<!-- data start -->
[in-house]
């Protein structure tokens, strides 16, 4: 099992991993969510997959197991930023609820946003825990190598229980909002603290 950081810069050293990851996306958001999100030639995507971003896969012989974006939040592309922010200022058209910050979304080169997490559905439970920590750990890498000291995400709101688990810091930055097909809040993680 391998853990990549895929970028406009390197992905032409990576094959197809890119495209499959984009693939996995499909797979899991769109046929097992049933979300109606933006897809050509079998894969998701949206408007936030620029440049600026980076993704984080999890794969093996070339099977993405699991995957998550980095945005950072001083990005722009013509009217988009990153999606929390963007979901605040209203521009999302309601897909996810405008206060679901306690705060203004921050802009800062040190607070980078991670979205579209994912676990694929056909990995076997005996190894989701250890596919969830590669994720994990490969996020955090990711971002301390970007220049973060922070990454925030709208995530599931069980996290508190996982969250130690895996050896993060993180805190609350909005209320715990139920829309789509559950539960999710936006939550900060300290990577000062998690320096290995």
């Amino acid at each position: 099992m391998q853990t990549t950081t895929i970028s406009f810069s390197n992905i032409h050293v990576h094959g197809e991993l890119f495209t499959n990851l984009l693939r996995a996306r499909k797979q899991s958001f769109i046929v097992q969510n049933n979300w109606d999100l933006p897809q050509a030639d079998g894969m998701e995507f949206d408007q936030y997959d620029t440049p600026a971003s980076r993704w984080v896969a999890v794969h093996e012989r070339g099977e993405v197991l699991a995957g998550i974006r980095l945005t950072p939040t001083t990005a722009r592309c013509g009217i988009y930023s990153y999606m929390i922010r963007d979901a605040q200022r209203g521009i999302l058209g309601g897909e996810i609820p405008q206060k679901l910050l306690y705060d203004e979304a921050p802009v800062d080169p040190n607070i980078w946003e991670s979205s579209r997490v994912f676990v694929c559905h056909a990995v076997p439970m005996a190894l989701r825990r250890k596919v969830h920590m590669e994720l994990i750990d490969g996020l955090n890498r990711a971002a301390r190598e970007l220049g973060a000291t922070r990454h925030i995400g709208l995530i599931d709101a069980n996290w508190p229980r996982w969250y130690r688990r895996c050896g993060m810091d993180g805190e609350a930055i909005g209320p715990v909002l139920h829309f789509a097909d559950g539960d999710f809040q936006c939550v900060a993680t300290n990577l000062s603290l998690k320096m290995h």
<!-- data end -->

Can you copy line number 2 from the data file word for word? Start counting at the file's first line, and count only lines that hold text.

């Protein structure tokens, strides 16, 4: 099992991993969510997959197991930023609820946003825990190598229980909002603290 950081810069050293990851996306958001999100030639995507971003896969012989974006939040592309922010200022058209910050979304080169997490559905439970920590750990890498000291995400709101688990810091930055097909809040993680 391998853990990549895929970028406009390197992905032409990576094959197809890119495209499959984009693939996995499909797979899991769109046929097992049933979300109606933006897809050509079998894969998701949206408007936030620029440049600026980076993704984080999890794969093996070339099977993405699991995957998550980095945005950072001083990005722009013509009217988009990153999606929390963007979901605040209203521009999302309601897909996810405008206060679901306690705060203004921050802009800062040190607070980078991670979205579209994912676990694929056909990995076997005996190894989701250890596919969830590669994720994990490969996020955090990711971002301390970007220049973060922070990454925030709208995530599931069980996290508190996982969250130690895996050896993060993180805190609350909005209320715990139920829309789509559950539960999710936006939550900060300290990577000062998690320096290995």